The Australia-Indonesia Relationship and West Papua: Realpolitik vs Morality
Currently the international community is dealing with the political and social unrest in West Papua nonchalantly. The Australian government is especially reluctant to address the issue, a stance that is in direct contrast to the liberal institutions and norms that underpin Australian society. This reluctance is a consequence of the complex economic, political and strategic relationship between the two countries, and the situation in West Papua has only acted as an irritant to this relationship, often referred to as a “pebble in the shoe.” For Australia, the issue in its most simplistic form can be described as a contest between realpolitik and morality and unfortunately realpolitik has consistently emerged as victorious.
Australian foreign policy has been described by former Foreign Minister Gareth Evans: “the conduct of foreign affairs is about responding realistically to the world as we find it… we have to balance questions of international morality against the pragmatic acceptance of irreversible fact.” Consistent with this definition, the Australian government has prioritized the relationship with Jakarta more or less without fail in modern times, whereas they see support for West Papuan independence as counterproductive, operating with complete disregard for the suffering of the West Papuan people. Australia wishes to avoid divisive issues so as to not compromise relations with Indonesia and provoke tension but are otherwise dismissive of the political and social tumult in the region. This can be seen in an incident in early 2006, where a group of 43 West Papuan refugees landed on Australian shores flying banners which read “‘Free West Papua” in both English and Bahasa. They were led by Herman Waingga, a member of the student union who had previously been charged on two separate occasions with subversion as a result of conducting peaceful protests. Jakarta therefore inferred that his intention was political rather than for fleeing persecution. Australia granted 42 out of the 43 asylum seekers the status of genuine refugees, which put stress upon the Australian-Indonesian relationship. Consequently, Australia turned a blind eye to the persecution occurring in West Papua, instead appeasing Indonesia by putting forward a bill called the “migration amendment,” which essentially stipulated that an asylum seeker who landed in northern Australia would not technically be in Australia. The Australian government chose realpolitik over morality and continue to do so.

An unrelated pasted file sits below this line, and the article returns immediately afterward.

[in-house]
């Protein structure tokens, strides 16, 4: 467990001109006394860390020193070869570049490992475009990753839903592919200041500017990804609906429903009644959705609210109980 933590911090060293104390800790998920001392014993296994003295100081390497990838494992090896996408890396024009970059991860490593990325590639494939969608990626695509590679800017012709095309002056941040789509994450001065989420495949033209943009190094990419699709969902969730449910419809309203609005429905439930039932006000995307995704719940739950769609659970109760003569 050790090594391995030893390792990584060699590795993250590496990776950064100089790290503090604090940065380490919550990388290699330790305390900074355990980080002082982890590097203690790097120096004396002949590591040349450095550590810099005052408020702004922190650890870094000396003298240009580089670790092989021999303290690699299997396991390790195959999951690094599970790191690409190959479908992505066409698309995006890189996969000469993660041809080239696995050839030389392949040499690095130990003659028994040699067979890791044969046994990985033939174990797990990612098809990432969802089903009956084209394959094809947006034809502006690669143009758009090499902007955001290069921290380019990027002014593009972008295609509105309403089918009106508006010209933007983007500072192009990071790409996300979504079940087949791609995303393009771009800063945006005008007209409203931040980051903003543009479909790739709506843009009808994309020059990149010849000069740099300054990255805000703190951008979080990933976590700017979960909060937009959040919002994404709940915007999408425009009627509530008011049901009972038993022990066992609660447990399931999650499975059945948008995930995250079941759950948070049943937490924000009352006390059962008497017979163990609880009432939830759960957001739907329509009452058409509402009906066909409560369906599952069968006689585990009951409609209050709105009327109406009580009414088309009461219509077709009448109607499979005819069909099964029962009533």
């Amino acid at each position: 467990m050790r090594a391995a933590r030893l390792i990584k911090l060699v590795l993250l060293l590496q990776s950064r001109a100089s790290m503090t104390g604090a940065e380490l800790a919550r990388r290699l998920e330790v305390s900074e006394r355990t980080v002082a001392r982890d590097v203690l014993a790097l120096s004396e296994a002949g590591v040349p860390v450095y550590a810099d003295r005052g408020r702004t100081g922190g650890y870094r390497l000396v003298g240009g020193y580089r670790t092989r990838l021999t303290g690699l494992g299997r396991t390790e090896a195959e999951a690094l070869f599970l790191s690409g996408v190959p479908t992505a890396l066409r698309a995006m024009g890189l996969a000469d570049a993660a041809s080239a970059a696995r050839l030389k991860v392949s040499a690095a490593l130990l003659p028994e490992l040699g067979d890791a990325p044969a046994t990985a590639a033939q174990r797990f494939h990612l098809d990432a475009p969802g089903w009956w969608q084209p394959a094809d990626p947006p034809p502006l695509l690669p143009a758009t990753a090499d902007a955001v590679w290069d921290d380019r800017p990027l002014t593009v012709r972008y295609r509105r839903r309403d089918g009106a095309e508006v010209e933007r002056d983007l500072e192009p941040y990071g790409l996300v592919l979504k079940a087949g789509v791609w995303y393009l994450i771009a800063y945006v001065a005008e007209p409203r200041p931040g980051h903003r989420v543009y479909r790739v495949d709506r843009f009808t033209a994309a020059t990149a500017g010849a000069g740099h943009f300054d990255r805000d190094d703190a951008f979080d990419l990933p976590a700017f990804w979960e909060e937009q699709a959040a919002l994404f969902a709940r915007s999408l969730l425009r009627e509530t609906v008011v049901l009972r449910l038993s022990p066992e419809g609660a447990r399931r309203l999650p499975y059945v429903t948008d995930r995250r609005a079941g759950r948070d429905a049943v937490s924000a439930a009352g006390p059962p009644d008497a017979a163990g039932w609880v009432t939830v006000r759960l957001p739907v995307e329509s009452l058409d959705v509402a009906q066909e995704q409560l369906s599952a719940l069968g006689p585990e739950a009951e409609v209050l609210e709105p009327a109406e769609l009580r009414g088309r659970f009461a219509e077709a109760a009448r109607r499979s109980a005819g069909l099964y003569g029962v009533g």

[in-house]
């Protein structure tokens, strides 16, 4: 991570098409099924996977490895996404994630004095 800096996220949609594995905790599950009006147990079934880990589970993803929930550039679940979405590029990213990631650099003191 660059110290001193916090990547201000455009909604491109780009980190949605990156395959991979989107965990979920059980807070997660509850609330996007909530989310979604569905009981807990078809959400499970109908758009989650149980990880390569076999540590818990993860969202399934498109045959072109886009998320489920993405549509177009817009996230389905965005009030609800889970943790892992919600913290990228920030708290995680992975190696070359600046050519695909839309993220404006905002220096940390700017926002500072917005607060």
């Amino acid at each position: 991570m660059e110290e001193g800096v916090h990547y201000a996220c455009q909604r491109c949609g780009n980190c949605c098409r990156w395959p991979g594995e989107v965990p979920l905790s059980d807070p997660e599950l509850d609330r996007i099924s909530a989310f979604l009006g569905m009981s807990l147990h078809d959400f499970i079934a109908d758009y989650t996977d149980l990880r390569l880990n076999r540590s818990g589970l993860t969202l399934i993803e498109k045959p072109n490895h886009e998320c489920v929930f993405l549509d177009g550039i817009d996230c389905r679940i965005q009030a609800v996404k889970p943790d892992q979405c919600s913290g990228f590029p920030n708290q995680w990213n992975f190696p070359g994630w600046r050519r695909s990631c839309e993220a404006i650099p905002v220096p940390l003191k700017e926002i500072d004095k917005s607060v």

Though the situation in West Papua is undoubtedly complex, with great disparity between the perspectives of both Indonesia and West Papua, the response by Australia has operated solely on the basis of self interest. This approach is problematic as it completely ignores the plight of the West Papuan people, an issue that should take precedence over bilateral relations with Indonesia.
Zac Williams Junior Correspondent at The Organization for World Peace Currently studying at the University of Queensland and in the process of completing a Bachelor of International Studies, majoring in both international relations and french.I possess a deep interest in civilizational politics, particularly in the former Yugoslavia, as well as interest in the role of multilateral institutions in the international system.